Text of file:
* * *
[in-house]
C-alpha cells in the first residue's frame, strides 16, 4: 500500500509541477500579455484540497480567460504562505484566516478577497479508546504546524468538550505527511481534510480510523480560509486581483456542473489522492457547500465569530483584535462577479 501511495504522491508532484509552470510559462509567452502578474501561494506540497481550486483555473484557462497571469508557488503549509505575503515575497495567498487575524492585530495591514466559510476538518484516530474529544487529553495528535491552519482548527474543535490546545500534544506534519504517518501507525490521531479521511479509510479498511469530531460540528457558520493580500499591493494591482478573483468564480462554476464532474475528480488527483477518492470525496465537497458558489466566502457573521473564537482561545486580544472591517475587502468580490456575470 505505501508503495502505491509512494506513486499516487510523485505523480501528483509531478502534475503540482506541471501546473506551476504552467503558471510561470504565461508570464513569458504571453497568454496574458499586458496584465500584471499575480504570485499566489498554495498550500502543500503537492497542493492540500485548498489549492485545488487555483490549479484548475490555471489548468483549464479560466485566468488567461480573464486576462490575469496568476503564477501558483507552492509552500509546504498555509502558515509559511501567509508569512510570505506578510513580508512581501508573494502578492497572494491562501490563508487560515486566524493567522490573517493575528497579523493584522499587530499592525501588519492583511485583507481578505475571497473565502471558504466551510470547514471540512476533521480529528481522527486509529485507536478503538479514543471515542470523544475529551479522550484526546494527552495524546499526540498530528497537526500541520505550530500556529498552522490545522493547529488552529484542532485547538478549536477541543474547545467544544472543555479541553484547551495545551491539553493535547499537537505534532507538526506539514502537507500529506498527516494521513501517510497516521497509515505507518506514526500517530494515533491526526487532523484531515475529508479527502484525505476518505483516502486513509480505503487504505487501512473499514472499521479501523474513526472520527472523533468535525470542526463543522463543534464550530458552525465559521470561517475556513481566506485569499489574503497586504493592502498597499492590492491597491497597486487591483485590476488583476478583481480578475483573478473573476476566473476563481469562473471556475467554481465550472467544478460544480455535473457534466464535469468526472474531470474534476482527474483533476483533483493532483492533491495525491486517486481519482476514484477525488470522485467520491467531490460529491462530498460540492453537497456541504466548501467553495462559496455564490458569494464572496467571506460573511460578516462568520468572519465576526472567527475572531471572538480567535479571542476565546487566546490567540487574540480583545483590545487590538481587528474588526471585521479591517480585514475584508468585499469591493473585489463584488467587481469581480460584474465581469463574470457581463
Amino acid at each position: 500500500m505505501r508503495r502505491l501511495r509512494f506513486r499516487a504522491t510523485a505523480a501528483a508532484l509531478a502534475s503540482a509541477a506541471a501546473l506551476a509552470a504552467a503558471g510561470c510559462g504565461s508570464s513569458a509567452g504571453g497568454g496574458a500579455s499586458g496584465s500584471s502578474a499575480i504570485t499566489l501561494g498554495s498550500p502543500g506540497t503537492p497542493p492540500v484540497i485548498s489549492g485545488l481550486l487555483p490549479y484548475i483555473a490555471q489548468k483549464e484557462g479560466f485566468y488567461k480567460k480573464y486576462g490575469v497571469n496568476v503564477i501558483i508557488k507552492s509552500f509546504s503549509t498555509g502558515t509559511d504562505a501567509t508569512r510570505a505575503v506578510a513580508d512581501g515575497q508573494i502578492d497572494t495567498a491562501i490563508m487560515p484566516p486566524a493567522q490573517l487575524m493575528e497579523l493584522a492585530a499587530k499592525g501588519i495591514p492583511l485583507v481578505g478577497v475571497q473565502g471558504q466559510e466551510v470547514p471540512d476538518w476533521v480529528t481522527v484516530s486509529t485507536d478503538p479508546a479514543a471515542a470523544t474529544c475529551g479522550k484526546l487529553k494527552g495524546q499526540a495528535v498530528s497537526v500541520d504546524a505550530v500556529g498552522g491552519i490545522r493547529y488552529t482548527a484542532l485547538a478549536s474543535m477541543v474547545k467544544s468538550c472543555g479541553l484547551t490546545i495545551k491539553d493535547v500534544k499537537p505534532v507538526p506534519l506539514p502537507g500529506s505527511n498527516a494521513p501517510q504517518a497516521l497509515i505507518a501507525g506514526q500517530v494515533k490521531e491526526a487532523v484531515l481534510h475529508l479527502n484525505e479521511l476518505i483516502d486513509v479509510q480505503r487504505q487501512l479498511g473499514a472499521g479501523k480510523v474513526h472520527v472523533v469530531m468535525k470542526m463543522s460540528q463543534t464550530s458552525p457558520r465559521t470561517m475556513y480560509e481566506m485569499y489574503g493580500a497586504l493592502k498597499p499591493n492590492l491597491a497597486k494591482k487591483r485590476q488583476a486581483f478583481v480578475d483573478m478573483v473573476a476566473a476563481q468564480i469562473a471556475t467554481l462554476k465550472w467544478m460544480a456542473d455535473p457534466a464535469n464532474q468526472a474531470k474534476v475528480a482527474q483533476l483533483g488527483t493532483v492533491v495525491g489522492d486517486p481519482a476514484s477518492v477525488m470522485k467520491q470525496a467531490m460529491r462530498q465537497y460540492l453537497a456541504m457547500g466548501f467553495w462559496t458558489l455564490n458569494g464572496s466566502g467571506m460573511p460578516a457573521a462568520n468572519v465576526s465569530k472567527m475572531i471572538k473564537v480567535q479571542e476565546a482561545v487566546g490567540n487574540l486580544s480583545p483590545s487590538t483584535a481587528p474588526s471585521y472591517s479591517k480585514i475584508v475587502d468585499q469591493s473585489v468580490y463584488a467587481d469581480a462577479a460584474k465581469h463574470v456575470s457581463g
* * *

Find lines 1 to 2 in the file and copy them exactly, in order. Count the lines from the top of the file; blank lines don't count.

[in-house]
C-alpha cells in the first residue's frame, strides 16, 4: 500500500509541477500579455484540497480567460504562505484566516478577497479508546504546524468538550505527511481534510480510523480560509486581483456542473489522492457547500465569530483584535462577479 501511495504522491508532484509552470510559462509567452502578474501561494506540497481550486483555473484557462497571469508557488503549509505575503515575497495567498487575524492585530495591514466559510476538518484516530474529544487529553495528535491552519482548527474543535490546545500534544506534519504517518501507525490521531479521511479509510479498511469530531460540528457558520493580500499591493494591482478573483468564480462554476464532474475528480488527483477518492470525496465537497458558489466566502457573521473564537482561545486580544472591517475587502468580490456575470 505505501508503495502505491509512494506513486499516487510523485505523480501528483509531478502534475503540482506541471501546473506551476504552467503558471510561470504565461508570464513569458504571453497568454496574458499586458496584465500584471499575480504570485499566489498554495498550500502543500503537492497542493492540500485548498489549492485545488487555483490549479484548475490555471489548468483549464479560466485566468488567461480573464486576462490575469496568476503564477501558483507552492509552500509546504498555509502558515509559511501567509508569512510570505506578510513580508512581501508573494502578492497572494491562501490563508487560515486566524493567522490573517493575528497579523493584522499587530499592525501588519492583511485583507481578505475571497473565502471558504466551510470547514471540512476533521480529528481522527486509529485507536478503538479514543471515542470523544475529551479522550484526546494527552495524546499526540498530528497537526500541520505550530500556529498552522490545522493547529488552529484542532485547538478549536477541543474547545467544544472543555479541553484547551495545551491539553493535547499537537505534532507538526506539514502537507500529506498527516494521513501517510497516521497509515505507518506514526500517530494515533491526526487532523484531515475529508479527502484525505476518505483516502486513509480505503487504505487501512473499514472499521479501523474513526472520527472523533468535525470542526463543522463543534464550530458552525465559521470561517475556513481566506485569499489574503497586504493592502498597499492590492491597491497597486487591483485590476488583476478583481480578475483573478473573476476566473476563481469562473471556475467554481465550472467544478460544480455535473457534466464535469468526472474531470474534476482527474483533476483533483493532483492533491495525491486517486481519482476514484477525488470522485467520491467531490460529491462530498460540492453537497456541504466548501467553495462559496455564490458569494464572496467571506460573511460578516462568520468572519465576526472567527475572531471572538480567535479571542476565546487566546490567540487574540480583545483590545487590538481587528474588526471585521479591517480585514475584508468585499469591493473585489463584488467587481469581480460584474465581469463574470457581463